At my consultation with Boca Raton, FL orthodontist Minelle Tender, DMD, I was told I would benefit from Invisalign because there was some misalignment and that my arch could be expanded to make my smile better. Instead of those gross impressions that always make me gag, a tiny special light-based device was used to take pictures of each tooth to help make the aligners.
A few weeks later, I picked up my first set of aligners and was shown how to put them in and take them out, which was relatively easy. I was given explicit instructions to wear the aligners all day and night, and only remove them when eating or drinking anything other than water. I was to wash them with hand soap to keep them clean, but avoid brushing them with toothpaste because it stains and scratches the aligners.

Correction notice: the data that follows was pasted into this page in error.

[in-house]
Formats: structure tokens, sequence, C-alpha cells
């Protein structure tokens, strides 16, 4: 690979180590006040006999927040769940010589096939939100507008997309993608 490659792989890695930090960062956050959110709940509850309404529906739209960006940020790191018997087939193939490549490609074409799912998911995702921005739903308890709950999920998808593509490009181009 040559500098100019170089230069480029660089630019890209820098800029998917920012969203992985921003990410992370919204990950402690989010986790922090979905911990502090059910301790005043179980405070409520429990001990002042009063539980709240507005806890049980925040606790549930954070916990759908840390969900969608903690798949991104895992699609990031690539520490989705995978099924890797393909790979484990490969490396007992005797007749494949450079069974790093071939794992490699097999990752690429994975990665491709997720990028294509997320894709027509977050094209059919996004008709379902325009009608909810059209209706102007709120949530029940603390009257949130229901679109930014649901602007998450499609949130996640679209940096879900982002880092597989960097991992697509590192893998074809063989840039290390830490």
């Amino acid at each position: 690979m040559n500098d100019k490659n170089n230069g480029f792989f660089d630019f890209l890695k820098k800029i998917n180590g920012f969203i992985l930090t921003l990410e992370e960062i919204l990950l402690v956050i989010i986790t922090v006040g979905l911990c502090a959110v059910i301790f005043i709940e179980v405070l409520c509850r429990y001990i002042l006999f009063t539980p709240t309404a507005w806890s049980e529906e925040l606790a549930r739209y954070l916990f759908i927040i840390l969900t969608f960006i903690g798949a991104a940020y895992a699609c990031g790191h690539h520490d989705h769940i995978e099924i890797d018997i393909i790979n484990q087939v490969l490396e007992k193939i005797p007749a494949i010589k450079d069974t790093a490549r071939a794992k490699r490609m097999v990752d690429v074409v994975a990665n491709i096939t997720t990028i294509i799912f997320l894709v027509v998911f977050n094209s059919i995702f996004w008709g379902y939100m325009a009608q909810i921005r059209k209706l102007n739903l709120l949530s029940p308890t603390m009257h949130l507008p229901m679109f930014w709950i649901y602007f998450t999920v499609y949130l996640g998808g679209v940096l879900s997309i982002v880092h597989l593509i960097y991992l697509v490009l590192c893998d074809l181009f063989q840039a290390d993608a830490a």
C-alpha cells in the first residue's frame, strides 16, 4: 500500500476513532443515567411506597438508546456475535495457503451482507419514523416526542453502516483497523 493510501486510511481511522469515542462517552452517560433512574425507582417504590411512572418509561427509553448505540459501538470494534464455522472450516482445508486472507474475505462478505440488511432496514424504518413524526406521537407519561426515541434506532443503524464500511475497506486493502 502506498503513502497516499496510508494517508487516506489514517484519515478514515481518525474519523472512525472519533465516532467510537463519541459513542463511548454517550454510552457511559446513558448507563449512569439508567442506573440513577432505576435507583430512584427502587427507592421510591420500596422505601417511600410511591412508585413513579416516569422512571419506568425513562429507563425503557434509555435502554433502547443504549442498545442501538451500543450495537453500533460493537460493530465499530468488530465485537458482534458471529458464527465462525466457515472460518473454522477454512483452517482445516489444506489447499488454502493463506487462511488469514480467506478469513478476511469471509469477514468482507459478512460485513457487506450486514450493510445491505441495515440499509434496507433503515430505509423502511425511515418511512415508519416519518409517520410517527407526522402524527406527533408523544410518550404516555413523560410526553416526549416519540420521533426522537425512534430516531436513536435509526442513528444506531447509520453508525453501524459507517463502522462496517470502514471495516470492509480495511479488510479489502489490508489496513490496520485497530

While no one in the office could really tell I had them in, my teeth definitely felt a little strange the first days. There were a few areas on the aligners that were somewhat rough and I kept running my tongue across it. I was also producing more-than-normal amounts of saliva, which was making me a little nauseous, but eventually it went away. It was hard to get a good night’s sleep with the aligners at first because they felt so weird in my mouth. I also had tightness and a lingering headache that would just not go away. Eventually, it did.